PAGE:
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  • Writer's pictureTrish Driver

Mental health and inclusion at work

Updated: Feb 2, 2019

It’s widely recognised that one of the greatest challenges around mental health is the level of stigma which still persists in the UK around being able to talk openly about this topic. According to a recent survey by Mind, one in six of us have experienced poor mental health during our careers, but only half of those effected feel able to talk about it at work. So why is this important when it comes to considering an inclusive working environment?

For me, there are three key reasons:

1. Filtering is exhausting (and impacts productivity)

One of the biggest challenges organisations face when they aren’t perceived by their employees to be genuinely inclusive, is that those individuals who don’t feel part of the “in group” will feel they need to filter themselves at work – and this has a huge impact on productivity. Flip this on its head and you see the impact – in their 2012 report “Waiter, is that inclusion in my soup?” Deloitte noted a significant correlation between how included employees felt and how good their performance was.

To provide a bit more context to how significant this challenge is, consider the research by Stonewall, which indicates that only 25% of LGBT+ employees feel completely comfortable being “out” at work. This means that those individuals are constantly having to filter themselves at work. For anyone who doubts how exhausting this is, try to have a conversation with someone about your weekend plans without mentioning who you’ll be with, without using gender pronouns, and without talking about where you’ll be. And then think about your deepest darkest secret, and imagine spending all day every day worrying that someone will discover it. Maintaining this level of filtering is not only completely exhausting, but incredibly stressful, which is why it comes as no surprise to learn that according to the Mental Health Foundation, members of the LGBT+ community are at much higher risk of experiencing poor mental health.

And it’s not just members of the LGBT+ community who feel the need to filter – I have two close friends who are on the autism spectrum who have not disclosed their condition to their employers because they fear they will be perceived differently or discriminated against. So a truly inclusive working environment is crucial because when it works, it means that everyone is able to bring their real selves to work, and then organisations see the benefit – according to research by Deloitte, inclusive teams outperform their peers by 80%.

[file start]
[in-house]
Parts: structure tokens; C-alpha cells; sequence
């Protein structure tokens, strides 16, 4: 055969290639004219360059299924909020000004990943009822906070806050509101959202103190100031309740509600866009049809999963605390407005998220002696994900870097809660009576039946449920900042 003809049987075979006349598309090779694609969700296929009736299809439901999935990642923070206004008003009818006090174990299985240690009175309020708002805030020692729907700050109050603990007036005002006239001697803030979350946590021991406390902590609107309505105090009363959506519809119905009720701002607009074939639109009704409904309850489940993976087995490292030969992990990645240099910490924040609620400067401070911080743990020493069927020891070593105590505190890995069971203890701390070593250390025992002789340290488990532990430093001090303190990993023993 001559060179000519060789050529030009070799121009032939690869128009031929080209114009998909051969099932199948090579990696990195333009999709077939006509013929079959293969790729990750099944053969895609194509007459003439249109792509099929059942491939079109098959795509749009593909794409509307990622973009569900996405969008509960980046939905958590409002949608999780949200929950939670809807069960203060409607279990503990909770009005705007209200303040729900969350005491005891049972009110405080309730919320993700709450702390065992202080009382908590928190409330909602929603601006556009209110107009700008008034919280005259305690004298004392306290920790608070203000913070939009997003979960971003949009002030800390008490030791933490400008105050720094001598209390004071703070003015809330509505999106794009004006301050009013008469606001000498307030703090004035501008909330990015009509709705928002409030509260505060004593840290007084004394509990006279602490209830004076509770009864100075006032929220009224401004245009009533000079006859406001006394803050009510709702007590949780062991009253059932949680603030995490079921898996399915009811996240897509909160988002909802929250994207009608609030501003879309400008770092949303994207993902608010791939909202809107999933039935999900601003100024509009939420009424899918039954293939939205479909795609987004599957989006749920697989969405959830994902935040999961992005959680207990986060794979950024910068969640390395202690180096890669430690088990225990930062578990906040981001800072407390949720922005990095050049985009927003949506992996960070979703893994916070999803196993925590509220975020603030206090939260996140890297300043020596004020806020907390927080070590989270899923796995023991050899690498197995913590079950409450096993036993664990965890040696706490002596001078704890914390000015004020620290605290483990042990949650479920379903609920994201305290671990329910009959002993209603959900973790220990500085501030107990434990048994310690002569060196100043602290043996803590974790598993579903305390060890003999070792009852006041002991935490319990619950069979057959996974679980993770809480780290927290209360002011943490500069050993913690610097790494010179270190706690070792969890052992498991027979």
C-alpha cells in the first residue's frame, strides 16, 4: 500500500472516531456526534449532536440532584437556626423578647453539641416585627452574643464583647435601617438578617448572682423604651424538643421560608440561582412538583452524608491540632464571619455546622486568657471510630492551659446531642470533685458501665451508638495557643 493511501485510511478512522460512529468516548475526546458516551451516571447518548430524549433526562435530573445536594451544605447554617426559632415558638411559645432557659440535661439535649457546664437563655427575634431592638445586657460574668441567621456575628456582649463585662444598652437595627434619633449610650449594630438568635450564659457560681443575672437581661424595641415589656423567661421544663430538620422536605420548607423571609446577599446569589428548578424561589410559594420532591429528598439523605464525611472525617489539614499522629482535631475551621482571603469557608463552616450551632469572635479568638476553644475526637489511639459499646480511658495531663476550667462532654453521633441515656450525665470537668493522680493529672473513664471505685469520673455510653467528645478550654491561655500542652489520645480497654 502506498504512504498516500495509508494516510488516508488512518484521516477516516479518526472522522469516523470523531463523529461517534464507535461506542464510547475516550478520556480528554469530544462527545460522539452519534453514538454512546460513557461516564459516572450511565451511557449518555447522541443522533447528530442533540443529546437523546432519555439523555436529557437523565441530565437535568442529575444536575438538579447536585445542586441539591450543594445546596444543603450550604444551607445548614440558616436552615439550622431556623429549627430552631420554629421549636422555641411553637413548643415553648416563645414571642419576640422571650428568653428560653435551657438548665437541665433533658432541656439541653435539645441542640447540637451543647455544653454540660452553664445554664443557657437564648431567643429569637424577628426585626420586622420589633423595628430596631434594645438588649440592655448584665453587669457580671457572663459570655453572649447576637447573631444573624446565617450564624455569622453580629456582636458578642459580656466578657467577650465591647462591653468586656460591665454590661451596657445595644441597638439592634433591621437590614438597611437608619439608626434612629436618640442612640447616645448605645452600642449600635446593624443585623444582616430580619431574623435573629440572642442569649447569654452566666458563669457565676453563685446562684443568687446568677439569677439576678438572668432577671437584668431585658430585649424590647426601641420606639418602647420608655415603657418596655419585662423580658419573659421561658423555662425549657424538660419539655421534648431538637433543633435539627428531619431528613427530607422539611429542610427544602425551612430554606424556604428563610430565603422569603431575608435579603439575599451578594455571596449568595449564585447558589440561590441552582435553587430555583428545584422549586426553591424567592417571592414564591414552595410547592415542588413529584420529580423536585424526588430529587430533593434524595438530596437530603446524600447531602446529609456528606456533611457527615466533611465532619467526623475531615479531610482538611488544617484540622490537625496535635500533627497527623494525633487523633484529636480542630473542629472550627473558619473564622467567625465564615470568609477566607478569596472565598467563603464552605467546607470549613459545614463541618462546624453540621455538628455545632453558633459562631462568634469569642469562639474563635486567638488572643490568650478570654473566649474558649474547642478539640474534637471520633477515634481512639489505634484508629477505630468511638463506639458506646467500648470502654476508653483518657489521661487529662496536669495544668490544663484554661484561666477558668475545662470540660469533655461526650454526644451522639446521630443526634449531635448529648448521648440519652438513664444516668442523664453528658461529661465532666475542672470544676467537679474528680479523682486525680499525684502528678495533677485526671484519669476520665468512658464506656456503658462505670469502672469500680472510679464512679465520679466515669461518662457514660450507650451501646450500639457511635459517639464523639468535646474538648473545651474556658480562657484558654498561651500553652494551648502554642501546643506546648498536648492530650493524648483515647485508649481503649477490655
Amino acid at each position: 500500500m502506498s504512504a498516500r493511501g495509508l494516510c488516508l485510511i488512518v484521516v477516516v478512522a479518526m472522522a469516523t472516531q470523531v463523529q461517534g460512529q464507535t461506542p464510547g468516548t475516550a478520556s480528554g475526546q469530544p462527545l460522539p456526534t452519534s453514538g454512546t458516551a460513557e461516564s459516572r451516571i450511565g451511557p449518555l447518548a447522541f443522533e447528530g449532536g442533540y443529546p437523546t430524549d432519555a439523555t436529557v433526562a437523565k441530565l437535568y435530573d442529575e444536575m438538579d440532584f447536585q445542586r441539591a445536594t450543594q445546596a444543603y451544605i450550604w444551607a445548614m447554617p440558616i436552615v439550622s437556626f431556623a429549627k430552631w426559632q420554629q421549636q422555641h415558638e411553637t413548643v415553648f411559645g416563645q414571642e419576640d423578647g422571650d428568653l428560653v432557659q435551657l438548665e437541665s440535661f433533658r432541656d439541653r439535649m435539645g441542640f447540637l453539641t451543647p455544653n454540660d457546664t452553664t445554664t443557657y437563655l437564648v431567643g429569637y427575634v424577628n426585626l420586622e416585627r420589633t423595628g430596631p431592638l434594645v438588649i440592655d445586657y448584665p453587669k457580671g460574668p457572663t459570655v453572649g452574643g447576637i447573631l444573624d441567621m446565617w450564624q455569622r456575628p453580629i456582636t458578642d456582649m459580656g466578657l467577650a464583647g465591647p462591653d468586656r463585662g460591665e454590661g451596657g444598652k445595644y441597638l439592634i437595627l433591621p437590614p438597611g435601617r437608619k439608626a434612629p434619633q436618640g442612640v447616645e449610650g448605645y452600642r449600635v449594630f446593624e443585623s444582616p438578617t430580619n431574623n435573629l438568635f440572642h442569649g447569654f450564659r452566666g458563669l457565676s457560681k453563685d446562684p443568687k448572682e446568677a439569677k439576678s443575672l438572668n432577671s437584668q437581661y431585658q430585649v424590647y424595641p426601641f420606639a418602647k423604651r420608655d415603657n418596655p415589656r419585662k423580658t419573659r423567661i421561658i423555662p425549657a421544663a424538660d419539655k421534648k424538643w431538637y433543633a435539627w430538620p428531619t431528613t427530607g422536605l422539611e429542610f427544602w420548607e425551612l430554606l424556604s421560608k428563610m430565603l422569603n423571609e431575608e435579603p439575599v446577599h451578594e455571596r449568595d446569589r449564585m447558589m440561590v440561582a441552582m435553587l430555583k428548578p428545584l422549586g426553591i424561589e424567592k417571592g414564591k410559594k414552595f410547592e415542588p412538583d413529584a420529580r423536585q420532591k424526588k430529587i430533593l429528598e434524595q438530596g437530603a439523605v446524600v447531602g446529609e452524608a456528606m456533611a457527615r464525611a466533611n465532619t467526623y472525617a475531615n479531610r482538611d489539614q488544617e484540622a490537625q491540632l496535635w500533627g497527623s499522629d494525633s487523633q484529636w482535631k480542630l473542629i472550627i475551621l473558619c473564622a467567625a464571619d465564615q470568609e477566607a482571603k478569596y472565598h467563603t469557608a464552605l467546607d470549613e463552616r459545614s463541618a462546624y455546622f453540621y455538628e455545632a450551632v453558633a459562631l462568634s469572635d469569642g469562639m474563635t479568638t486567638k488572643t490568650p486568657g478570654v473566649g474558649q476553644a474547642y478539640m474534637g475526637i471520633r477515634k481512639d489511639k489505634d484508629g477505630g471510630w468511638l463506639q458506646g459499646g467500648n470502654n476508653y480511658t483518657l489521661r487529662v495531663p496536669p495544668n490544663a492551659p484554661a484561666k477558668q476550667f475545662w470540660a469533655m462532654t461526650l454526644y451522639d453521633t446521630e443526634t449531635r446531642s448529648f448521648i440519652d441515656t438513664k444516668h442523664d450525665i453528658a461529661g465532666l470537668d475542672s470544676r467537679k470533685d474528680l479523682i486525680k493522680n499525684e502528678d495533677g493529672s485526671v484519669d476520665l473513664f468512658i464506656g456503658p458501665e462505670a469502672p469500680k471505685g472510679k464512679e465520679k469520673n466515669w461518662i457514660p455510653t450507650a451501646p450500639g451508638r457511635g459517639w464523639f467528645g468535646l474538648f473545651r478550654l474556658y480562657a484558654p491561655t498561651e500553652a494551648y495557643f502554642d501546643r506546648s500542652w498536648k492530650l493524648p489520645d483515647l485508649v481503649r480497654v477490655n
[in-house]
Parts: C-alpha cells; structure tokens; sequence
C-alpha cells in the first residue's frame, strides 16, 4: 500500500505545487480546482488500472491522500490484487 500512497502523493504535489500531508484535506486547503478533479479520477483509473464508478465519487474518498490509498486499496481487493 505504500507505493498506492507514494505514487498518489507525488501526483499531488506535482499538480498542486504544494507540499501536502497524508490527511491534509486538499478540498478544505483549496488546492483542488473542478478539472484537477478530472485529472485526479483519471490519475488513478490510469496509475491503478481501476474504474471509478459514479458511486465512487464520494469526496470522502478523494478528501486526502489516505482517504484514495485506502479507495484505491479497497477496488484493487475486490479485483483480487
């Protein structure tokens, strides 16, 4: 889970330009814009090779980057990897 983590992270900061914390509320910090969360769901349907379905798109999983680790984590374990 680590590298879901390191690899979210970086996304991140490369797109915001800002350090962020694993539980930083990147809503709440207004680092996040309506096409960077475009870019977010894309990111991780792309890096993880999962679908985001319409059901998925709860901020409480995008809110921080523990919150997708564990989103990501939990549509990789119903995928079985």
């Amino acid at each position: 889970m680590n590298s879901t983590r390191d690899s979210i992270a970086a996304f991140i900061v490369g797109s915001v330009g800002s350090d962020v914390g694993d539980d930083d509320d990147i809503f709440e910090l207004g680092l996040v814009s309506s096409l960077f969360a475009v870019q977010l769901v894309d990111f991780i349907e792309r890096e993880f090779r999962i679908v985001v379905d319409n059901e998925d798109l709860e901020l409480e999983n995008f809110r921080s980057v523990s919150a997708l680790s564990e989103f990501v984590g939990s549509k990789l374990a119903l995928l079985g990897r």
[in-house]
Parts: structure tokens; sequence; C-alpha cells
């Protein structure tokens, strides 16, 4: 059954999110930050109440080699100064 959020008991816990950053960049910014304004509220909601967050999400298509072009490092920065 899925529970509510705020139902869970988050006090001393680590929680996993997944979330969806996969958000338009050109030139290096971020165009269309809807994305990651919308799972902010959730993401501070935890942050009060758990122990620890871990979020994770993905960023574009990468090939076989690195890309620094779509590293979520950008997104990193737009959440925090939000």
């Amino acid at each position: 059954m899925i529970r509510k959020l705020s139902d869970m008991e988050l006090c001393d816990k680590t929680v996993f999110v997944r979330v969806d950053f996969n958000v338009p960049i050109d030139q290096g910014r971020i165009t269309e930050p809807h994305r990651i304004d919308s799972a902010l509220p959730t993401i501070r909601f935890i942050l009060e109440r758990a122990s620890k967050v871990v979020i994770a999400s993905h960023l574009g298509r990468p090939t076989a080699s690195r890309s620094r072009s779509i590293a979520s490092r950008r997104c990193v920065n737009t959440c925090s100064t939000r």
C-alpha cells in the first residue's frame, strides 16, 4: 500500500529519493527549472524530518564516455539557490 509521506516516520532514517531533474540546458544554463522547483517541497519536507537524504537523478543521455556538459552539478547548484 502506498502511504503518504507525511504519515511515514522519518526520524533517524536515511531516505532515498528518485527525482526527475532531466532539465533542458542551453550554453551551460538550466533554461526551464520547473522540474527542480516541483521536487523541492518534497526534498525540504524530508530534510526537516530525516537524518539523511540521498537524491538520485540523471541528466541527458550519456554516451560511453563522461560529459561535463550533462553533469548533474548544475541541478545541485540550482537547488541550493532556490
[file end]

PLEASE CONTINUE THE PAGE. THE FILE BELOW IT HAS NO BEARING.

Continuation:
2. Role Models can make all the difference

My personal view is that the reason we’ve made such headway de-stigmatising mental health issues in the UK over the last couple of years is because of visible role models, for example Prince Harry, who spoke recently about his experiences. We’ve all been in a situation where someone else has said what we’re thinking and we’ve responded “thank goodness – I thought it was just me”. That “thank goodness” feeling is amplified when it comes to role models. It’s so powerful for people to be able to see others with similar experiences to them talking about those experiences. A truly inclusive workplace enables this kind of disclosure which sparks a snowball effect from a conversational perspective. And think back to the impact of an inclusive environment when you consider the statistic from Stonewall which says that 92% of those who saw visible role models felt their organisation was inclusive, vs 52% who do not see visible role models in their organisation. Statistically significant by anyone’s standards.

3. Mental health challenges can provide a “plus”

My wonderful friend Helen Cooke runs an organisation called MyPlus Consulting, providing progressive employers and disabled students with the confidence, insight and support they need to realise new possibilities. I love the ethos behind MyPlus – essentially that a disability is not a negative – it’s a plus that gives a person something additional that makes them special; and in the case of a number of those I’ve met through the organisation, extra employable. I attended a session with MyPlus last year where I met a group of young women, all in the early stages of their career who have varying disabilities. Interestingly, none of them were the “visible” disabilities that people are sometimes more comfortable talking about. These amazing young women spoke really openly about their experiences of anxiety disorders and depression. They were, without exception, credible, personable, intelligent and extremely impressive. But more than that – these young women had their “plus” – courage in spades, resilience, outstanding organisational skills that their disabilities had created in them.

So for me, this all boils down to communication. You can’t have a truly inclusive organisation without being prepared to start a conversation, and we can’t make strides on mental health without being prepared to talk about it. Which is one of the reasons I’m so delighted to have been invited to be a panellist at the Mental Wealth Festival this autumn.

For help starting the conversation in your organisation, get in touch with us at:

The Mental Wealth Festival 2018 takes place 10th-11th September in London. You can book tickets here.


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